Anxiety, Fear, Health Anxiety, Panic Attacks, Social Anxiety

5 Crucial Choices To Make When Panic Attacks

Panic attacks are one of the worst physical symptoms of anxiety. What can we do when panic hits us, and what choices do we have?

At that moment, when panic attacks, it consumes us.

Panic convinces us that we’re trapped, and we’re so focused on our survival and getting through the panic, we forget that we do have options and choices.

Choices seem like the last thing we have when panic sets in, but we can do more than just allow the panic to consume us and take over.

Feeling trapped and believing our only option is to suffer the panic is part of the trick of panic. It’s a big reason why panic attacks are allowed to continue.

When we appreciate that we do have one more than choice, we can start to look at panic attacks in a different way.

We can look to control and stop them.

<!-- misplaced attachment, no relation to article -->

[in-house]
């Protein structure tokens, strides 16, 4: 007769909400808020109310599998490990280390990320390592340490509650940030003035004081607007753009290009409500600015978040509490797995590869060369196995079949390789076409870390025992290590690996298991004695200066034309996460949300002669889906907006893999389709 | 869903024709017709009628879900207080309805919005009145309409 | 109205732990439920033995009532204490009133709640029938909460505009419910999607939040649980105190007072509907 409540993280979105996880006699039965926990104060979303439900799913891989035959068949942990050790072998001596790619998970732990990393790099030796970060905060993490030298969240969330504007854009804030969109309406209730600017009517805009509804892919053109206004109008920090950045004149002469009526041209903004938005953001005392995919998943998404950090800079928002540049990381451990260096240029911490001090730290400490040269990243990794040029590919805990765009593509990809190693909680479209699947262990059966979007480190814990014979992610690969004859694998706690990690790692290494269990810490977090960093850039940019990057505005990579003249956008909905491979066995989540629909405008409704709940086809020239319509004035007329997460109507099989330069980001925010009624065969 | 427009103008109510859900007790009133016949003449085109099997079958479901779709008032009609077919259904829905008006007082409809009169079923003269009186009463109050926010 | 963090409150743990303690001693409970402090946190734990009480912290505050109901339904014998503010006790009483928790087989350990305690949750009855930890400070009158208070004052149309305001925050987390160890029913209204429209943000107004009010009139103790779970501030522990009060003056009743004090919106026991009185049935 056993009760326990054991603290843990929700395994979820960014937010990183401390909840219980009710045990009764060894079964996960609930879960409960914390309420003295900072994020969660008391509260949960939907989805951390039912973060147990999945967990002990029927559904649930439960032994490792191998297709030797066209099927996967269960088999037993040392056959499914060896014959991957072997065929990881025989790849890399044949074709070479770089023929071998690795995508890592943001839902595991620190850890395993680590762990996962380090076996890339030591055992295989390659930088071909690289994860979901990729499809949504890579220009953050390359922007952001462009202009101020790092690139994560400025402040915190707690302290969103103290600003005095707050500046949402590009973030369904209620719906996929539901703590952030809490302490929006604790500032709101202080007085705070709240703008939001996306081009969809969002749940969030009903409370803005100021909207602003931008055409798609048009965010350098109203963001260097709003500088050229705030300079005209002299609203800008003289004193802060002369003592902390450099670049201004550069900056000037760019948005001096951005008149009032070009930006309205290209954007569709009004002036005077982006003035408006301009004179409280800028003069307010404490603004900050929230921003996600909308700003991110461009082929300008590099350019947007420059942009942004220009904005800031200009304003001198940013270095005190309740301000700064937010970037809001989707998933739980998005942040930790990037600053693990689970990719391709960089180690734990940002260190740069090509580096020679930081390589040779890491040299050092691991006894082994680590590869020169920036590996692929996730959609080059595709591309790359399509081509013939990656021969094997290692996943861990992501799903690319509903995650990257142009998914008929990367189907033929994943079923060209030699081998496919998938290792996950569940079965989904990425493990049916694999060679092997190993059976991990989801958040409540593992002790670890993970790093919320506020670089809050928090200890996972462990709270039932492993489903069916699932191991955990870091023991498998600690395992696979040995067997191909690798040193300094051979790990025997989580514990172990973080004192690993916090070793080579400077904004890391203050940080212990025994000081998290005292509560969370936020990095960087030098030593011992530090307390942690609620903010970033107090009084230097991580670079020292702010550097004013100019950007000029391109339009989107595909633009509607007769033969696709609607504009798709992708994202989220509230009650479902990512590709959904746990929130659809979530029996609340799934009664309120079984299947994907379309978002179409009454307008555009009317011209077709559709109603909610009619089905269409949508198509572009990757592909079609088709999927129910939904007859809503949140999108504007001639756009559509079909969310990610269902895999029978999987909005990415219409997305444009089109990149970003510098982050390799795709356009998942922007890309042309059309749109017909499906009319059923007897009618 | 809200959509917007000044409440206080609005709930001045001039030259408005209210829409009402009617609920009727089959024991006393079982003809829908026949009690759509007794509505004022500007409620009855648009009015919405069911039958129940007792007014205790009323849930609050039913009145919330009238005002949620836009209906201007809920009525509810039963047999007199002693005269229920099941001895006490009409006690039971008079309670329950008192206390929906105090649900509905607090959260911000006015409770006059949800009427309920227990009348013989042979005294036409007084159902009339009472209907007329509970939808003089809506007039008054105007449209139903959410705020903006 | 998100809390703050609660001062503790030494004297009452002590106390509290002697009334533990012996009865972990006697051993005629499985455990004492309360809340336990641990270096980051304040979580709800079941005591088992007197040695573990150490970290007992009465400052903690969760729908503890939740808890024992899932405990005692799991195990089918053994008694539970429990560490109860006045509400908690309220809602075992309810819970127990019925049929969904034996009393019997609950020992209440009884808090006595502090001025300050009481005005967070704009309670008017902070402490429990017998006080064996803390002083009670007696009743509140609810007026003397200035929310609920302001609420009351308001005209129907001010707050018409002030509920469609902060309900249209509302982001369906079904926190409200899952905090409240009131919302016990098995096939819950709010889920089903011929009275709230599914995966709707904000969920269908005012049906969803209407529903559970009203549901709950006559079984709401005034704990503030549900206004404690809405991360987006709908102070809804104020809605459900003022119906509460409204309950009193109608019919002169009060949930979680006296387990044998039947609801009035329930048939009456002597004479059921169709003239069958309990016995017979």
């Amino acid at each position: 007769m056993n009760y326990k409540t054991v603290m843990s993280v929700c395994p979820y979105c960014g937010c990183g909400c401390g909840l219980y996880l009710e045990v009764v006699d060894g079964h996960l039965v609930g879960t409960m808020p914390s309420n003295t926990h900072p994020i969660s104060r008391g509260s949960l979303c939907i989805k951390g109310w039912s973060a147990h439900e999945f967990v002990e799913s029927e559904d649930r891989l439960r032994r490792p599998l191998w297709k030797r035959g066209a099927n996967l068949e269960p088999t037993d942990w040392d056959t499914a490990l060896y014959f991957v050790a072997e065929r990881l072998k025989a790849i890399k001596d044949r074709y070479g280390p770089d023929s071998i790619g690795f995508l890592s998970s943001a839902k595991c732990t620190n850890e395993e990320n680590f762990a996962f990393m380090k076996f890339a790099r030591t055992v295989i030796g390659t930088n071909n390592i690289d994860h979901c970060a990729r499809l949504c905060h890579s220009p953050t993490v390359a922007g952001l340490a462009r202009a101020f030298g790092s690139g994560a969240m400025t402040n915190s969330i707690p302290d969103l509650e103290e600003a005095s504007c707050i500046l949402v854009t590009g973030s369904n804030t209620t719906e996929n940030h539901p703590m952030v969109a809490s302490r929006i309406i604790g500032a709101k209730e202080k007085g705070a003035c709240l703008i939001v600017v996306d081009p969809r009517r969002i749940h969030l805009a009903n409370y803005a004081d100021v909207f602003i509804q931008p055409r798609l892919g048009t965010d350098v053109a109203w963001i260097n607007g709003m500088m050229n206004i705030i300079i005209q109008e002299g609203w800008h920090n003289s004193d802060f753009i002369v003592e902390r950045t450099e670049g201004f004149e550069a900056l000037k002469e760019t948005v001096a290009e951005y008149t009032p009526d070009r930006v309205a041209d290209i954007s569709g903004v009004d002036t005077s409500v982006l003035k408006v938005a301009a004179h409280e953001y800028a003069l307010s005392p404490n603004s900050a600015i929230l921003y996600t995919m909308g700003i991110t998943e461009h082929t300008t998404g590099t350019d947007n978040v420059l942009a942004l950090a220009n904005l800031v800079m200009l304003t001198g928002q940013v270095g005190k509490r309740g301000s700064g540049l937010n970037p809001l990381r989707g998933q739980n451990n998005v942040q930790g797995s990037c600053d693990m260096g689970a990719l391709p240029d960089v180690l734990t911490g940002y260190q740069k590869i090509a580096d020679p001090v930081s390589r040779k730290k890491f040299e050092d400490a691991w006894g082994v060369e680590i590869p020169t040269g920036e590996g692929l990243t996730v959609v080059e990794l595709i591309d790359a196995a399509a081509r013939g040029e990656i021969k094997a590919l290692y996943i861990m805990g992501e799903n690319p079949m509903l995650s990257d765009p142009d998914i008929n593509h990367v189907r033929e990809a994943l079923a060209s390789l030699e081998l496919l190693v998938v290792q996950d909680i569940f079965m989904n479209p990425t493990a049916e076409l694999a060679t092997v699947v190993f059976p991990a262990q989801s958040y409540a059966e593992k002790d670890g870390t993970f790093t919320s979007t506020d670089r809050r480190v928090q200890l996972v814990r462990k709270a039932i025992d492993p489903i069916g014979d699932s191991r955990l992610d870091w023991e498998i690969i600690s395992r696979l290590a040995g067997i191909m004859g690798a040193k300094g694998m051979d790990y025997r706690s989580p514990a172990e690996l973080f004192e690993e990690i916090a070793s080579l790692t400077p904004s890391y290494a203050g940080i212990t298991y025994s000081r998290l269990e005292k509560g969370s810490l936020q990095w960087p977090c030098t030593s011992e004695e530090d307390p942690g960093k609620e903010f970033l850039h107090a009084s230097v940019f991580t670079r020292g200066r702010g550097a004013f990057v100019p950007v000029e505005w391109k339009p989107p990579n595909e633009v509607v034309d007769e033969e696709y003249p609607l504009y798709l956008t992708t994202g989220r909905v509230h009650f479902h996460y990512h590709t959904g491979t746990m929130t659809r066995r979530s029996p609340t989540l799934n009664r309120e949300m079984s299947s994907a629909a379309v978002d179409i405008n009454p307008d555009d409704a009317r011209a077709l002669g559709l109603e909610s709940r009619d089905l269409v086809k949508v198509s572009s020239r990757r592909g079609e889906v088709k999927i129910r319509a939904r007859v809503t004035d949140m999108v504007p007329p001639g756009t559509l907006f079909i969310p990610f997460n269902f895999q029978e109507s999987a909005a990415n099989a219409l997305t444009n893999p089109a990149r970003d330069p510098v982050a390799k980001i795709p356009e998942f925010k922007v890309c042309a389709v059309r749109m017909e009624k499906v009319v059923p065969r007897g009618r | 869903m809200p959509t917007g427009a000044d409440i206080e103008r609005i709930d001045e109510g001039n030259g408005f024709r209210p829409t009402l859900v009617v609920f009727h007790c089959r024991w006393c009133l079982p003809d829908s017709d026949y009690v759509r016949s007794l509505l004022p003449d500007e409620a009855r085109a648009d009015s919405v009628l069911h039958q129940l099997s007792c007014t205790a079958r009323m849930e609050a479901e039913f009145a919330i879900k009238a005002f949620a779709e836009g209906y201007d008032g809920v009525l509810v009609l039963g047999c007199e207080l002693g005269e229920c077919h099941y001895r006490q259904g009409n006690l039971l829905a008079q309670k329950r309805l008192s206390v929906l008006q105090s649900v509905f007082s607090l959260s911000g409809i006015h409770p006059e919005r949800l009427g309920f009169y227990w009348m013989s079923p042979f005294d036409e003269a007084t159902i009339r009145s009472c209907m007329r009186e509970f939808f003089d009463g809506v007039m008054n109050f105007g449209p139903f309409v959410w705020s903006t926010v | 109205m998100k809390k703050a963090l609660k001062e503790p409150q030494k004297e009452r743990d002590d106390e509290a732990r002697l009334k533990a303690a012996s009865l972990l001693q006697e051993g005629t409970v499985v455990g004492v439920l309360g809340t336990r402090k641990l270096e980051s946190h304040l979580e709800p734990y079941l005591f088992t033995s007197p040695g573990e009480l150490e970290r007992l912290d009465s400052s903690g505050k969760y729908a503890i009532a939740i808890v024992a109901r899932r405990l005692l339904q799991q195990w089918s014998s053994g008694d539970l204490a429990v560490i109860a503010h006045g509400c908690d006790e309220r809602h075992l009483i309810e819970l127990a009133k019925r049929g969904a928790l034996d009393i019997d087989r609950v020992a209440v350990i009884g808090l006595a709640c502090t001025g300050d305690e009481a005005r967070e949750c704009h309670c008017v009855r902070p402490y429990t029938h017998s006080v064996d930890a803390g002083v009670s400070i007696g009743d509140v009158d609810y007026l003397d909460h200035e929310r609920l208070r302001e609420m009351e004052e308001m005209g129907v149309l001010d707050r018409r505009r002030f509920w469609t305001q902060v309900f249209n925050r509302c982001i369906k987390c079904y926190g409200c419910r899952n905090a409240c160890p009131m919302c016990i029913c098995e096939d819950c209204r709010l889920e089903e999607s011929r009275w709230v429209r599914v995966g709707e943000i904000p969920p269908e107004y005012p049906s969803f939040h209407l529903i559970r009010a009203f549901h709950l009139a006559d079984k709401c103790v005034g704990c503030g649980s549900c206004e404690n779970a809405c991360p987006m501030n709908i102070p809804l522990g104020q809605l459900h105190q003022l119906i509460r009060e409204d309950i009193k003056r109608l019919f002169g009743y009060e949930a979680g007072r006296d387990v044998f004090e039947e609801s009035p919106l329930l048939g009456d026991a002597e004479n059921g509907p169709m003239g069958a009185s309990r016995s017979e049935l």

Here are five of our most popular reactions to panic attacks. One of them will make all the difference.

Choice #1: Fuel the fear and run

Drop everything.

Throw the shopping basket on the floor, and run for your life.

Keep moving forward – run, walk, jog – do anything, as long as people can’t see the sweat on your forehead and the panic on your face as you have a panic attack. That would cause you great embarrassment.

What would people think if they could see me?

What people think matters, so continue to worry about what people are thinking and allow that worry and fear to stoke the fire (panic).

Like a steam train, watch as your fear keeps your panic chugging away and continues to get worse as you stoke the fire.

Choice #2: Question your sanity

Are these symptoms real?

Are they life-threatening?

Is it just indigestion?

Is it a migraine?

Should I call for an ambulance? I might look stupid.

Allow all the ‘what if. . .?’ thoughts to continue to fuel the panic and produce more thoughts about scenarios that will never happen.

Keep questioning your sanity and convincing yourself that you’re not normal.

Allow these negative beliefs to fuel your panic further.

Choice #3: Search Dr Google

Get out your phone or laptop and frantically type in your symptoms on Google.

Fuel the panic further as you read through the symptoms and life-threatening results, believing every word of them.

Spend the rest of your life in and out of doctor’s surgeries, getting more frustrated and disillusioned with every visit.